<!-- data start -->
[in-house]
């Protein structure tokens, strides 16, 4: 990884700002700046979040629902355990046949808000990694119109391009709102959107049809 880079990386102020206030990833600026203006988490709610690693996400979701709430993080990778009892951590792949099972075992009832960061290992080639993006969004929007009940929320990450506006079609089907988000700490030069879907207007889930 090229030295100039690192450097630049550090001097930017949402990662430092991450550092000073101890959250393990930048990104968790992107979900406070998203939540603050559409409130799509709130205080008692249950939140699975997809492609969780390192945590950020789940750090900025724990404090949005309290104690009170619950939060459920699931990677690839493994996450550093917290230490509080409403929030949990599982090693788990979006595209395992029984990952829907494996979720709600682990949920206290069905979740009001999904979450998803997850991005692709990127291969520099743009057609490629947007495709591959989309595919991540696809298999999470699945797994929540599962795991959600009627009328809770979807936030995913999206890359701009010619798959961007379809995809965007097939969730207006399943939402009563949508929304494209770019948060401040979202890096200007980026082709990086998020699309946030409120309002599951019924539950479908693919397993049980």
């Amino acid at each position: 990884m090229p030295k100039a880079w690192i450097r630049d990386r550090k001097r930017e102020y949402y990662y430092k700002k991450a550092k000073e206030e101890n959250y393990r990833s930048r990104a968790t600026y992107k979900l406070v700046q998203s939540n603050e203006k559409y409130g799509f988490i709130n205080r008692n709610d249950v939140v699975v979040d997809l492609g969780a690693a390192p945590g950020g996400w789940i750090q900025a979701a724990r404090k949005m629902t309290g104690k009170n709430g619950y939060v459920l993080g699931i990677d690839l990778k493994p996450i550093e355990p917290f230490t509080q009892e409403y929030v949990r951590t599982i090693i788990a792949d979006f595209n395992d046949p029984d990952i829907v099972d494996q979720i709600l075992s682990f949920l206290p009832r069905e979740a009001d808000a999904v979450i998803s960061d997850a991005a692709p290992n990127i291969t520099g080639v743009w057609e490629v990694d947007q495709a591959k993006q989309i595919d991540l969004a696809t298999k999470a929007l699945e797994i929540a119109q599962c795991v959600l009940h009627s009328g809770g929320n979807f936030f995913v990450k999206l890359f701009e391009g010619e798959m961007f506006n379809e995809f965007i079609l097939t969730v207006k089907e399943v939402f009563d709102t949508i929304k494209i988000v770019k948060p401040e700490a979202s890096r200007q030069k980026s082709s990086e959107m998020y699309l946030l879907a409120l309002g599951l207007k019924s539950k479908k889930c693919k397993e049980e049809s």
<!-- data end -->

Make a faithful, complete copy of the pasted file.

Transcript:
[in-house]
């Protein structure tokens, strides 16, 4: 990884700002700046979040629902355990046949808000990694119109391009709102959107049809 880079990386102020206030990833600026203006988490709610690693996400979701709430993080990778009892951590792949099972075992009832960061290992080639993006969004929007009940929320990450506006079609089907988000700490030069879907207007889930 090229030295100039690192450097630049550090001097930017949402990662430092991450550092000073101890959250393990930048990104968790992107979900406070998203939540603050559409409130799509709130205080008692249950939140699975997809492609969780390192945590950020789940750090900025724990404090949005309290104690009170619950939060459920699931990677690839493994996450550093917290230490509080409403929030949990599982090693788990979006595209395992029984990952829907494996979720709600682990949920206290069905979740009001999904979450998803997850991005692709990127291969520099743009057609490629947007495709591959989309595919991540696809298999999470699945797994929540599962795991959600009627009328809770979807936030995913999206890359701009010619798959961007379809995809965007097939969730207006399943939402009563949508929304494209770019948060401040979202890096200007980026082709990086998020699309946030409120309002599951019924539950479908693919397993049980």
């Amino acid at each position: 990884m090229p030295k100039a880079w690192i450097r630049d990386r550090k001097r930017e102020y949402y990662y430092k700002k991450a550092k000073e206030e101890n959250y393990r990833s930048r990104a968790t600026y992107k979900l406070v700046q998203s939540n603050e203006k559409y409130g799509f988490i709130n205080r008692n709610d249950v939140v699975v979040d997809l492609g969780a690693a390192p945590g950020g996400w789940i750090q900025a979701a724990r404090k949005m629902t309290g104690k009170n709430g619950y939060v459920l993080g699931i990677d690839l990778k493994p996450i550093e355990p917290f230490t509080q009892e409403y929030v949990r951590t599982i090693i788990a792949d979006f595209n395992d046949p029984d990952i829907v099972d494996q979720i709600l075992s682990f949920l206290p009832r069905e979740a009001d808000a999904v979450i998803s960061d997850a991005a692709p290992n990127i291969t520099g080639v743009w057609e490629v990694d947007q495709a591959k993006q989309i595919d991540l969004a696809t298999k999470a929007l699945e797994i929540a119109q599962c795991v959600l009940h009627s009328g809770g929320n979807f936030f995913v990450k999206l890359f701009e391009g010619e798959m961007f506006n379809e995809f965007i079609l097939t969730v207006k089907e399943v939402f009563d709102t949508i929304k494209i988000v770019k948060p401040e700490a979202s890096r200007q030069k980026s082709s990086e959107m998020y699309l946030l879907a409120l309002g599951l207007k019924s539950k479908k889930c693919k397993e049980e049809s």